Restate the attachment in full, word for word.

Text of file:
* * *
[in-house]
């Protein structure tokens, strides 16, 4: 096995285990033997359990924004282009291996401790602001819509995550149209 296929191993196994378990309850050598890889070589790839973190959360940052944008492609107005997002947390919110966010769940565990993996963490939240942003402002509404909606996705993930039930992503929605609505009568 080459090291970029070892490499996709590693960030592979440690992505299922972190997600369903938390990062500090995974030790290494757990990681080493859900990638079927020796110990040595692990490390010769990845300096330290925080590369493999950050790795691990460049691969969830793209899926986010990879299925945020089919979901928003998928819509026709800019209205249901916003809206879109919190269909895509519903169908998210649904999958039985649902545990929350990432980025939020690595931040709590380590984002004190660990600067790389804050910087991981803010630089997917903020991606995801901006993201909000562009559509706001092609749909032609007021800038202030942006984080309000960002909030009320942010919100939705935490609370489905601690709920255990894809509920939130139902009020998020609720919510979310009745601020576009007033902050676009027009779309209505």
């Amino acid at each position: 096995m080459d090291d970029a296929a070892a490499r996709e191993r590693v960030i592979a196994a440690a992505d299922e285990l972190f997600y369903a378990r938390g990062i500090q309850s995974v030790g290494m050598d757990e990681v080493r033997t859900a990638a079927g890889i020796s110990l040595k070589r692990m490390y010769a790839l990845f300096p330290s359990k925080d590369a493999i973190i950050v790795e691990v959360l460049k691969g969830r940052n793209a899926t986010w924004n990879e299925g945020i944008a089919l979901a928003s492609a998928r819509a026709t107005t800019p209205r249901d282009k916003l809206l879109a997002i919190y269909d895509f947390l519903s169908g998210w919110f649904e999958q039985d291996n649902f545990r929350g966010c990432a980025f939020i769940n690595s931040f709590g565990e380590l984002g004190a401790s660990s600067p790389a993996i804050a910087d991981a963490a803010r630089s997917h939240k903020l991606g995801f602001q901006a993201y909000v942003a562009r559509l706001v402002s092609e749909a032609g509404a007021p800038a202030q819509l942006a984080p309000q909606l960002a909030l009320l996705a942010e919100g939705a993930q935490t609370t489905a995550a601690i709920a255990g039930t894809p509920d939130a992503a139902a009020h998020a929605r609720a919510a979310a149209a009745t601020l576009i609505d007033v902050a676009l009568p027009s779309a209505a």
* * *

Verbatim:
[in-house]
């Protein structure tokens, strides 16, 4: 096995285990033997359990924004282009291996401790602001819509995550149209 296929191993196994378990309850050598890889070589790839973190959360940052944008492609107005997002947390919110966010769940565990993996963490939240942003402002509404909606996705993930039930992503929605609505009568 080459090291970029070892490499996709590693960030592979440690992505299922972190997600369903938390990062500090995974030790290494757990990681080493859900990638079927020796110990040595692990490390010769990845300096330290925080590369493999950050790795691990460049691969969830793209899926986010990879299925945020089919979901928003998928819509026709800019209205249901916003809206879109919190269909895509519903169908998210649904999958039985649902545990929350990432980025939020690595931040709590380590984002004190660990600067790389804050910087991981803010630089997917903020991606995801901006993201909000562009559509706001092609749909032609007021800038202030942006984080309000960002909030009320942010919100939705935490609370489905601690709920255990894809509920939130139902009020998020609720919510979310009745601020576009007033902050676009027009779309209505």
């Amino acid at each position: 096995m080459d090291d970029a296929a070892a490499r996709e191993r590693v960030i592979a196994a440690a992505d299922e285990l972190f997600y369903a378990r938390g990062i500090q309850s995974v030790g290494m050598d757990e990681v080493r033997t859900a990638a079927g890889i020796s110990l040595k070589r692990m490390y010769a790839l990845f300096p330290s359990k925080d590369a493999i973190i950050v790795e691990v959360l460049k691969g969830r940052n793209a899926t986010w924004n990879e299925g945020i944008a089919l979901a928003s492609a998928r819509a026709t107005t800019p209205r249901d282009k916003l809206l879109a997002i919190y269909d895509f947390l519903s169908g998210w919110f649904e999958q039985d291996n649902f545990r929350g966010c990432a980025f939020i769940n690595s931040f709590g565990e380590l984002g004190a401790s660990s600067p790389a993996i804050a910087d991981a963490a803010r630089s997917h939240k903020l991606g995801f602001q901006a993201y909000v942003a562009r559509l706001v402002s092609e749909a032609g509404a007021p800038a202030q819509l942006a984080p309000q909606l960002a909030l009320l996705a942010e919100g939705a993930q935490t609370t489905a995550a601690i709920a255990g039930t894809p509920d939130a992503a139902a009020h998020a929605r609720a919510a979310a149209a009745t601020l576009i609505d007033v902050a676009l009568p027009s779309a209505a």